Category Archives: Heritage

The ‘Getty Bronze’ at the European Court of Human Rights

Posted on: May 21, 2024 by Alexander Herman

The ‘Getty Bronze’ is in the news again. As though cursed, the ancient sculpture of the victorious youth has been contentious for years now, beginning not long after it was discovered by Italian fishermen in 1964. The statue was purchased by the Getty Trust in 1977 and put on display in Malibu the following year, […]

Bridging Cultures and Restoring Heritage: My Journey with the Lost Western Zhou Dynasty Artefact – Feng Xingshu Gui

Posted on: April 2, 2024 by Siyi Wu

In the captivating world of art restitution and repatriation, each artefact whispers tales of ancient times and distant lands, waiting to be heard. Among these, the story of the recently repatriated Feng Xingshu Gui (丰刑叔簋) stands out – a narrative not just of rediscovery but of bridging cultures and epochs. My tenure at the Art […]

What Next for the Stonehenge Tunnel Scheme?

Posted on: March 11, 2024 by Rebecca Hawkes-Reynolds

Stonehenge has been a permanent feature and place-marker on the landscape in Wiltshire for thousands of years. It has also a been a semi-permanent feature of headlines and as a topic on this blog. However this may soon no longer be the case, as  Save Stonehenge World Heritage Site (SSWHS) have had their application for […]

Sutton Hoo Steamship Hulk Given Scheduled Monument Status

Posted on: August 31, 2023 by Ruth Redmond-Cooper

The Department for Culture, Media and Sport, on the advice of Historic England, announced recently that the hulk of the nineteenth-century iron steamship, Lady Alice Kenlis, located at Sutton Hoo in Suffolk has been granted protection as a Scheduled Monument. The hulk (the term is used to describe an old ship which has been permanently […]

The Heritage Decision Lottery: Stonehenge and the M&S building

Posted on: August 14, 2023 by Rebecca Hawkes-Reynolds

The month of July saw two opposing planning decisions being made with one thing in common: their subject and focus being designated heritage assets; Stonehenge and the proposed tunnel within its vicinity and the Marks and Spencer building on Oxford Street, London. Both of them highlight the complexity of dealing with heritage assets within the […]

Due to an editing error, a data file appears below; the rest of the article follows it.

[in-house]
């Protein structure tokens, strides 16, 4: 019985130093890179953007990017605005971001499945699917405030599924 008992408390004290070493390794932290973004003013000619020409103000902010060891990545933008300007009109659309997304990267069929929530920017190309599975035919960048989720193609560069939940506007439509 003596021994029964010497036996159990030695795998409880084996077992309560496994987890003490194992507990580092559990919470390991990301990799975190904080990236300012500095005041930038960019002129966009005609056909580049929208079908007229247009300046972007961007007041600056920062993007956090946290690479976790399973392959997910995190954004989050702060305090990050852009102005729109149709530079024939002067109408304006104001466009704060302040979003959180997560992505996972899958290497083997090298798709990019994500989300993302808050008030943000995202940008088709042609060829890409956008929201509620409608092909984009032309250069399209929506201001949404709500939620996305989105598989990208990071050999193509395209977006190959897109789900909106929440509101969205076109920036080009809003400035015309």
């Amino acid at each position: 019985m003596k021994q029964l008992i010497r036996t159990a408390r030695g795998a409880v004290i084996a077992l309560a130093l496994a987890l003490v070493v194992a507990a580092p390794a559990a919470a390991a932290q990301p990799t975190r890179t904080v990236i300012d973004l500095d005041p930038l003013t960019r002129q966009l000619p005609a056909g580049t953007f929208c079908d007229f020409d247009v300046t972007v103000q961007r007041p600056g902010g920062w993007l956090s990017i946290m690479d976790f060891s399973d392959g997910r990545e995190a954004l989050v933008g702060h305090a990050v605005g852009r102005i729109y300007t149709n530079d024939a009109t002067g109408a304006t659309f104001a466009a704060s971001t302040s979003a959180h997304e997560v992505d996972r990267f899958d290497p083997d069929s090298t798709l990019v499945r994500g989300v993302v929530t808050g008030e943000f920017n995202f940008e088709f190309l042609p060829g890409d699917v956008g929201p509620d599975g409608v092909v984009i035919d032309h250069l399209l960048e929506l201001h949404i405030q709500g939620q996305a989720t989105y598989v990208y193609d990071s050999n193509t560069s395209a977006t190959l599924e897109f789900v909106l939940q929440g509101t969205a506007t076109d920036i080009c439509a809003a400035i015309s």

Implementing UNDRIP into Canadian Law

Posted on: August 7, 2023 by Olivia Shaw

A Question of Restitution Is a new wind of cultural migration blowing? Around the world, cultural artefacts are being returned from museum collections to their homelands. In particular, a growing socio-political awareness of historic wrongs has focused critical attention on the relationship anthropology and museology share with Indigenous peoples worldwide. As policies and practices on […]

Tensions Between Economic Development, Planning Controls and Protection of Archaeological Heritage: Destruction of the Megaliths at Carnac

Posted on: August 3, 2023 by Marie Cornu

Carnac is one of the most important sites for megalithic architecture, protected in large part from the end of the nineteenth century as a historic monument under the Law of 30 March 1887, the first ever legislative text to introduce a binding legal regime in the area of heritage protection. Carnac appeared on the list […]

21st Century “Scholar Warriors” Carry Legacy of Monuments Men & Women into Ukraine

Posted on: July 17, 2023 by Stephanie Drawdy

In the last several years, the U.S. Army has been raising up a generation of modern-day “scholar warriors” to follow in the pioneering steps of WWII-era Monuments Officers. These warriors are Army Reserve Civil Affairs Soldiers who, like their predecessors, have a range of specialties that they can utilise to advance the mission of defending cultural […]

The Everyday Deserves Protecting

Posted on: May 9, 2023 by Rebecca Hawkes-Reynolds

Any mention of a shipwreck being found immediately conjures up the wildest possible imaginings in most people’s minds – treasure chests full of gold, pearl necklaces, stone studded jewels and other magnificent objects. Alongside the treasure, our imaginations are also filled with scenes of uninhabited islands in the Caribbean with white sand, turquoise water and […]

The Treasures of Crimea: new documentary launching this Friday

Posted on: October 12, 2022 by Julia Rodrigues Casella Hommes

There is a fine balance between unbiased, objective reporting and the dissection of the emotional layers in a subject that is the mark of a great documentary. A new documentary on the epic tale of the Crimean Treasures in a Dutch museum and the ensuing legal disputes managed to strike this fine balance with perfect […]